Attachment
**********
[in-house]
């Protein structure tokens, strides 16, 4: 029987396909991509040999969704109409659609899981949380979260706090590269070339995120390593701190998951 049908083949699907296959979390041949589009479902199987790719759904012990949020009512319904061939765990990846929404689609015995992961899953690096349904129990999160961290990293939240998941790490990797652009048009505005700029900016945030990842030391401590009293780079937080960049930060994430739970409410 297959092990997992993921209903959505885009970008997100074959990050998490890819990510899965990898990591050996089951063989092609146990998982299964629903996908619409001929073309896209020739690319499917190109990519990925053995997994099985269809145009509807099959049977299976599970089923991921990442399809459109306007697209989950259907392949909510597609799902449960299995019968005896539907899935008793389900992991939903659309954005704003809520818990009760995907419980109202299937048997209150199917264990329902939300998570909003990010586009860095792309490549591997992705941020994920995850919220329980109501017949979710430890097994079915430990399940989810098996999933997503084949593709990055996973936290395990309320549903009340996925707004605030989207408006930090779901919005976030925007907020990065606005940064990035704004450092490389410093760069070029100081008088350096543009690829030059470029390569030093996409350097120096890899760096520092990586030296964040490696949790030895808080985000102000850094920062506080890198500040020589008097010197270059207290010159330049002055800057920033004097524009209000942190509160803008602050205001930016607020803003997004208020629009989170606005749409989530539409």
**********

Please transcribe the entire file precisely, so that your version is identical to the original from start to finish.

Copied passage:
[in-house]
């Protein structure tokens, strides 16, 4: 029987396909991509040999969704109409659609899981949380979260706090590269070339995120390593701190998951 049908083949699907296959979390041949589009479902199987790719759904012990949020009512319904061939765990990846929404689609015995992961899953690096349904129990999160961290990293939240998941790490990797652009048009505005700029900016945030990842030391401590009293780079937080960049930060994430739970409410 297959092990997992993921209903959505885009970008997100074959990050998490890819990510899965990898990591050996089951063989092609146990998982299964629903996908619409001929073309896209020739690319499917190109990519990925053995997994099985269809145009509807099959049977299976599970089923991921990442399809459109306007697209989950259907392949909510597609799902449960299995019968005896539907899935008793389900992991939903659309954005704003809520818990009760995907419980109202299937048997209150199917264990329902939300998570909003990010586009860095792309490549591997992705941020994920995850919220329980109501017949979710430890097994079915430990399940989810098996999933997503084949593709990055996973936290395990309320549903009340996925707004605030989207408006930090779901919005976030925007907020990065606005940064990035704004450092490389410093760069070029100081008088350096543009690829030059470029390569030093996409350097120096890899760096520092990586030296964040490696949790030895808080985000102000850094920062506080890198500040020589008097010197270059207290010159330049002055800057920033004097524009209000942190509160803008602050205001930016607020803003997004208020629009989170606005749409989530539409």